I think not.

Watch the immediate effect of verbal abuse on a child.

Witness the consequent effect that shows much later in that child’s life of the damage to his/her life.

No, violence is not just physical. Violence can be perpetrated in many different ways without being physical.

I don’t think Jesus would condone verbal abuse.

I do agree that he would have attempted to combat it with gentle persuasion but, faced with it again and again and again, would he have acted out as he did in the temple? And regardless of what he might have done, isn’t the very continuation of life based on innumerable instances of acts every day directed toward the resistance of the destruction of life?

Ultimately, it must become a question of degree, of which acts constitute good resistance and which acts constitute bad (evil) resistance (to evil).

Certainly wars and fighting often just go on and on as each side retaliates for the other side’s previous retaliation. It only stops when one side either chooses, or is forced (!), to stop.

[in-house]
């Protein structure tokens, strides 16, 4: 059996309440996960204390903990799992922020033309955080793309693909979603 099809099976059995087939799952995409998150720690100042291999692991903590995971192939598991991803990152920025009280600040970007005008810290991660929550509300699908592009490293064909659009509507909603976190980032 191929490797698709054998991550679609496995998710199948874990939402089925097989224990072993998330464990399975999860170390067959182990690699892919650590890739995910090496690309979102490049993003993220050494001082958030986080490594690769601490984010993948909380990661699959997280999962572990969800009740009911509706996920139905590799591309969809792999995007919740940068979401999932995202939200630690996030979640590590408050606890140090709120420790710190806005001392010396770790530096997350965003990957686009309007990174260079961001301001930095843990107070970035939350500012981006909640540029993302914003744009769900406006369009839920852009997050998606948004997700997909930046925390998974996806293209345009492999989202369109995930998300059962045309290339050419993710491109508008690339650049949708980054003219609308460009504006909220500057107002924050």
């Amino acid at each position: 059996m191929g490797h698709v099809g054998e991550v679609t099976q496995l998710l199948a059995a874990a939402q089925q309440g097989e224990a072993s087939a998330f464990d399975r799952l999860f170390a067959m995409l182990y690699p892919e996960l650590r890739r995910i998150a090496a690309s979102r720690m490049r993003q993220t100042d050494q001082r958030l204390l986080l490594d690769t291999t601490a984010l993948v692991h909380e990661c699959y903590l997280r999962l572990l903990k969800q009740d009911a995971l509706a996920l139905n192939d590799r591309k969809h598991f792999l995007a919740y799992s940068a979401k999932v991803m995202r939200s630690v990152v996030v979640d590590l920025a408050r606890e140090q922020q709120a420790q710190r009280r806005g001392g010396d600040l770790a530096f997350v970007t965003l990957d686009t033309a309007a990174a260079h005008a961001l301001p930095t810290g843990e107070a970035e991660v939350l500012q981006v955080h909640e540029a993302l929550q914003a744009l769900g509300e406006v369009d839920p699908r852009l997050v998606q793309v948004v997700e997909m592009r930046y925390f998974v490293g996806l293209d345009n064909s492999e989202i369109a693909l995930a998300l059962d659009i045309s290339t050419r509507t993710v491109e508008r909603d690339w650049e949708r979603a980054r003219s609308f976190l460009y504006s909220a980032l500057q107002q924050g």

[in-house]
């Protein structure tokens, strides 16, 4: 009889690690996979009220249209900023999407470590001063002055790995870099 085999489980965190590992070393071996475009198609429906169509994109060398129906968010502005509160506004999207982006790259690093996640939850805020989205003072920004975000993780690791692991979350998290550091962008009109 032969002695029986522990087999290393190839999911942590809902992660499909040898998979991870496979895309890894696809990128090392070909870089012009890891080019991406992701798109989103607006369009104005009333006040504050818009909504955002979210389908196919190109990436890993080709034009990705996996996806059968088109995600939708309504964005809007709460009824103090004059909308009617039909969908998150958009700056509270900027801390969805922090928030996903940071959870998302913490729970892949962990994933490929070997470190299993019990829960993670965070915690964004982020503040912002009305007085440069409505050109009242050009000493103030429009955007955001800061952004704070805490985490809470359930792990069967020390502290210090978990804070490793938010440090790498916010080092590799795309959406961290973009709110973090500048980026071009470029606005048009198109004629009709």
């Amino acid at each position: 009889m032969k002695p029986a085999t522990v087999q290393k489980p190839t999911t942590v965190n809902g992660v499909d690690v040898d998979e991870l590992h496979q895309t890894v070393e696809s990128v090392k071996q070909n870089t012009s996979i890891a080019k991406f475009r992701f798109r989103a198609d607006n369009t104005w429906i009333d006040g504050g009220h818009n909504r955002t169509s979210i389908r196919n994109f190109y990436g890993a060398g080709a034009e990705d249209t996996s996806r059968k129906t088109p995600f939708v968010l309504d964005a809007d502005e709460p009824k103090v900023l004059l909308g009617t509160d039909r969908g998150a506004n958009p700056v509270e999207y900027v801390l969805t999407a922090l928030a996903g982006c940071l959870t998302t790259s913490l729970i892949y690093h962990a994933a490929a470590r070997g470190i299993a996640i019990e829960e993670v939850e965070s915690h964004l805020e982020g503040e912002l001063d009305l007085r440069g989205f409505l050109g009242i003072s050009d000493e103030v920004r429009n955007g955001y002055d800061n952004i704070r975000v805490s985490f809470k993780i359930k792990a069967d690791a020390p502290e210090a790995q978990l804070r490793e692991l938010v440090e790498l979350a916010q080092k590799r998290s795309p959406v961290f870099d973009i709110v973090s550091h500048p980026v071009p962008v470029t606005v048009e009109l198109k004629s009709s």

Is the forceful cessation of war a sin?

Or should we just allow ourselves to be killed?

When extermination of all those who believe as you do is the avowed goal of a militant group, when and how do you resist or do you just let them in and bow your head to their sword?

And, to go to the next degree, when does “defense” turn into “offense”? I’m thinking of the US reaction to the terrorist attacks of September 11th, 2001. Specifically, when evil has shown its intentions and continues to foment such works, when is life served by travelling to evil’s lair and exterminating it?

– – –

Oh Lord, the world is so complicated and your gift of Free Will so terrifying in its awesomeness.
Please Lord, shine your light brightly so my cloudy eyes may see,
shout your words so my deafened ears will hear, and
guide my feet to the climb that will lead me to The Way.
And take pity on my frustrated and confused mind: strike me dumb with Your truth, I pray.

Amen